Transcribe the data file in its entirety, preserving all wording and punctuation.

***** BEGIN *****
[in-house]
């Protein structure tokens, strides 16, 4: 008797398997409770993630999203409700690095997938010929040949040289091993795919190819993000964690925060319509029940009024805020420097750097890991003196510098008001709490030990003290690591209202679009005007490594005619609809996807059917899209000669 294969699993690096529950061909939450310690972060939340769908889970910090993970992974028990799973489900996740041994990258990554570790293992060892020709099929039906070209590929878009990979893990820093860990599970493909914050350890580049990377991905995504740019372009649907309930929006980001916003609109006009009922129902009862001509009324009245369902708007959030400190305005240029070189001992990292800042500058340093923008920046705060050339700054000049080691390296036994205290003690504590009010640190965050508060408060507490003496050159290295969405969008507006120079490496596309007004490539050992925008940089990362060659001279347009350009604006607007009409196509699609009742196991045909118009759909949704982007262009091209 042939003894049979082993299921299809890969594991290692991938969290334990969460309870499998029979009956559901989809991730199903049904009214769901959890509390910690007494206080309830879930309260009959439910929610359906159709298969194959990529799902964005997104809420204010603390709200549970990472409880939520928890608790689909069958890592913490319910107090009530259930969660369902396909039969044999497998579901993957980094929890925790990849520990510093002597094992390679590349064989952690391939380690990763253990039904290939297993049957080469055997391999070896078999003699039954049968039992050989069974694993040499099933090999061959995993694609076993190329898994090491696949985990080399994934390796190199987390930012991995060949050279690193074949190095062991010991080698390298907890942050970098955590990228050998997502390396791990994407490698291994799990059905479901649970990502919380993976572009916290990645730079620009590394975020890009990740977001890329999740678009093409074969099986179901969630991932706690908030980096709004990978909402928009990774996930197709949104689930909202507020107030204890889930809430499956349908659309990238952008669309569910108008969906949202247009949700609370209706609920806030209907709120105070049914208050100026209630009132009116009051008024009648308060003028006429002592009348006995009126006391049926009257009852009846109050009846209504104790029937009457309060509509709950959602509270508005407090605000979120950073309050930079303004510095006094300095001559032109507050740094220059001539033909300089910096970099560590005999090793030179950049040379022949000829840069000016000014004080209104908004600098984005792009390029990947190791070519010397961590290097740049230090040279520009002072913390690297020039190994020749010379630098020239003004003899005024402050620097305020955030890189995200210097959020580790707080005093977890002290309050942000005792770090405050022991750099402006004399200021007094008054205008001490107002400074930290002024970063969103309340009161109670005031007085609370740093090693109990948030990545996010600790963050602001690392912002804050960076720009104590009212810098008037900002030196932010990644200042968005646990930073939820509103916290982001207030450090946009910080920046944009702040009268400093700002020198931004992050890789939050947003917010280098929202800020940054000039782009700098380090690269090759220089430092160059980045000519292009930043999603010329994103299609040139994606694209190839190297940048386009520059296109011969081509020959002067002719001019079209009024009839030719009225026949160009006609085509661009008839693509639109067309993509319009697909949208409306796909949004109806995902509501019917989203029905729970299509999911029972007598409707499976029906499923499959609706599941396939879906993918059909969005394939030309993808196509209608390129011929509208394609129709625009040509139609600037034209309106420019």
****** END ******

[in-house]
């Protein structure tokens, strides 16, 4: 008797398997409770993630999203409700690095997938010929040949040289091993795919190819993000964690925060319509029940009024805020420097750097890991003196510098008001709490030990003290690591209202679009005007490594005619609809996807059917899209000669 294969699993690096529950061909939450310690972060939340769908889970910090993970992974028990799973489900996740041994990258990554570790293992060892020709099929039906070209590929878009990979893990820093860990599970493909914050350890580049990377991905995504740019372009649907309930929006980001916003609109006009009922129902009862001509009324009245369902708007959030400190305005240029070189001992990292800042500058340093923008920046705060050339700054000049080691390296036994205290003690504590009010640190965050508060408060507490003496050159290295969405969008507006120079490496596309007004490539050992925008940089990362060659001279347009350009604006607007009409196509699609009742196991045909118009759909949704982007262009091209 042939003894049979082993299921299809890969594991290692991938969290334990969460309870499998029979009956559901989809991730199903049904009214769901959890509390910690007494206080309830879930309260009959439910929610359906159709298969194959990529799902964005997104809420204010603390709200549970990472409880939520928890608790689909069958890592913490319910107090009530259930969660369902396909039969044999497998579901993957980094929890925790990849520990510093002597094992390679590349064989952690391939380690990763253990039904290939297993049957080469055997391999070896078999003699039954049968039992050989069974694993040499099933090999061959995993694609076993190329898994090491696949985990080399994934390796190199987390930012991995060949050279690193074949190095062991010991080698390298907890942050970098955590990228050998997502390396791990994407490698291994799990059905479901649970990502919380993976572009916290990645730079620009590394975020890009990740977001890329999740678009093409074969099986179901969630991932706690908030980096709004990978909402928009990774996930197709949104689930909202507020107030204890889930809430499956349908659309990238952008669309569910108008969906949202247009949700609370209706609920806030209907709120105070049914208050100026209630009132009116009051008024009648308060003028006429002592009348006995009126006391049926009257009852009846109050009846209504104790029937009457309060509509709950959602509270508005407090605000979120950073309050930079303004510095006094300095001559032109507050740094220059001539033909300089910096970099560590005999090793030179950049040379022949000829840069000016000014004080209104908004600098984005792009390029990947190791070519010397961590290097740049230090040279520009002072913390690297020039190994020749010379630098020239003004003899005024402050620097305020955030890189995200210097959020580790707080005093977890002290309050942000005792770090405050022991750099402006004399200021007094008054205008001490107002400074930290002024970063969103309340009161109670005031007085609370740093090693109990948030990545996010600790963050602001690392912002804050960076720009104590009212810098008037900002030196932010990644200042968005646990930073939820509103916290982001207030450090946009910080920046944009702040009268400093700002020198931004992050890789939050947003917010280098929202800020940054000039782009700098380090690269090759220089430092160059980045000519292009930043999603010329994103299609040139994606694209190839190297940048386009520059296109011969081509020959002067002719001019079209009024009839030719009225026949160009006609085509661009008839693509639109067309993509319009697909949208409306796909949004109806995902509501019917989203029905729970299509999911029972007598409707499976029906499923499959609706599941396939879906993918059909969005394939030309993808196509209608390129011929509208394609129709625009040509139609600037034209309106420019």